Relationship of Old and New Testaments
Part and parcel with audience relevance is the relationship between the Old and New Testaments. Many Christians believe that the Old Testament is the foundation upon which the New Testament is built, and that when there are perceived inconsistencies between the two, the Old Testament takes precedence. Thus, we must interpret the New Testament in light of the foundation laid in the Old Testament. However, many others (including Preterists) believe that the New Testament actually interprets the Old Testament, and when perceived inconsistencies exist between the two, the New Testament takes precedence. This is because the Old Testament contains things which were shrouded in mystery, types, and shadows—things that were fulfilled in Christ and the New Covenant. The Holy Spirit revealed the truths behind these mysteries to the New Testament apostles:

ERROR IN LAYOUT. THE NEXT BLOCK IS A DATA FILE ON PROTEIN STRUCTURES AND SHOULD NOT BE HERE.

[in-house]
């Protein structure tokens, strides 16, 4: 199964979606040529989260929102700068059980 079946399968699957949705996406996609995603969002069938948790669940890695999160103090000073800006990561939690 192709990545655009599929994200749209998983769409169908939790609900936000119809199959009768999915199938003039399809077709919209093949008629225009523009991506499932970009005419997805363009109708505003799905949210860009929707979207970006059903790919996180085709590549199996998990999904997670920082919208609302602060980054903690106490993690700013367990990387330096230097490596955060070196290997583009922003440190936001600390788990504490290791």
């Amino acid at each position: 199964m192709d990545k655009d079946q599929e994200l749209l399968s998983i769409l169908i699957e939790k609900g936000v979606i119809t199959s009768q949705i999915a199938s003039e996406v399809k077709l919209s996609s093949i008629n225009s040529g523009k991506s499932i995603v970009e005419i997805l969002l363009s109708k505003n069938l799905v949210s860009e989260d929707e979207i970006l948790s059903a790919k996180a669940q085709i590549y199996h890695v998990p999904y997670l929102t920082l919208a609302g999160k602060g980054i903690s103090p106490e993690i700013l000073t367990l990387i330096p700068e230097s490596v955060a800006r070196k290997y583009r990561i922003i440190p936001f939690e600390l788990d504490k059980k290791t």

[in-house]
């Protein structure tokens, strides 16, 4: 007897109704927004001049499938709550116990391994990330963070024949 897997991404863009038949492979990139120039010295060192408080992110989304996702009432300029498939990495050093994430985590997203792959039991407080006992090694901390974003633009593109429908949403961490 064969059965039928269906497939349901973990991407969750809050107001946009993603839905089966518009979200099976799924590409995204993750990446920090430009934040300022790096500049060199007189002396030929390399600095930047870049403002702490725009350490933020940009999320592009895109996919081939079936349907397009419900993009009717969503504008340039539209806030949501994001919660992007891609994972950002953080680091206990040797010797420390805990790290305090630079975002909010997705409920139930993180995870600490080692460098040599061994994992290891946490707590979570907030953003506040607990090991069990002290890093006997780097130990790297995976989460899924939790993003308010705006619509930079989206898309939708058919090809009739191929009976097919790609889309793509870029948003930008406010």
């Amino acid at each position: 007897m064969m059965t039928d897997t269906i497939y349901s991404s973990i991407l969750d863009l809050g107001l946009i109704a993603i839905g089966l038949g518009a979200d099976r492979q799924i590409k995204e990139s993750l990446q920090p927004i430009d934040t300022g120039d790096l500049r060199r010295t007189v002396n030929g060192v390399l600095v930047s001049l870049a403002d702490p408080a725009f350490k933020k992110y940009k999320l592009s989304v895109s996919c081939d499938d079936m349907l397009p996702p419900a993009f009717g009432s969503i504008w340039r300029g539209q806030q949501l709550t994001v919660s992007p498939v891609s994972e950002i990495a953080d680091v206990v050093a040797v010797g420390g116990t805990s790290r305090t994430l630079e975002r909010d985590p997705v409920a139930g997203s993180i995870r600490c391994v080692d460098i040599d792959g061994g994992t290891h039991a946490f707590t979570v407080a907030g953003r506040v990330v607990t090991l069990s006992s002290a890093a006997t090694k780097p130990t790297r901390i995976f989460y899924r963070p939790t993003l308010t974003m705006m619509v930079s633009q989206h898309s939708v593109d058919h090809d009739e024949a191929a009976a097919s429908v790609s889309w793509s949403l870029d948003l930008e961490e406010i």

. . . and to make all see what is the fellowship of the mystery, which from the beginning
of the ages has been hidden in God who created all things through Jesus Christ . . . .
(Eph 3:9 NKJV)
Furthermore, in the specific area of eschatology (the study of “last things”), Peter states clearly that the Old Testament prophets did not always understand the substance and timing of their prophecies, whereas Jesus promised His apostles that when the Spirit came He would teach them the things to come:
Of this salvation the prophets have inquired and searched carefully, who prophesied of
the grace that would come to you, searching what, or what manner of time, the Spirit of
Christ who was in them was indicating when He testified beforehand the sufferings of Christ
and the glories that would follow. To them it was revealed that, not to themselves, but to
us they were ministering the things which now have been reported to you through those who
have preached the gospel to you by the Holy Spirit sent from heaven—things which angels
desire to look into. (1 Peter 1:10-12 NKJV)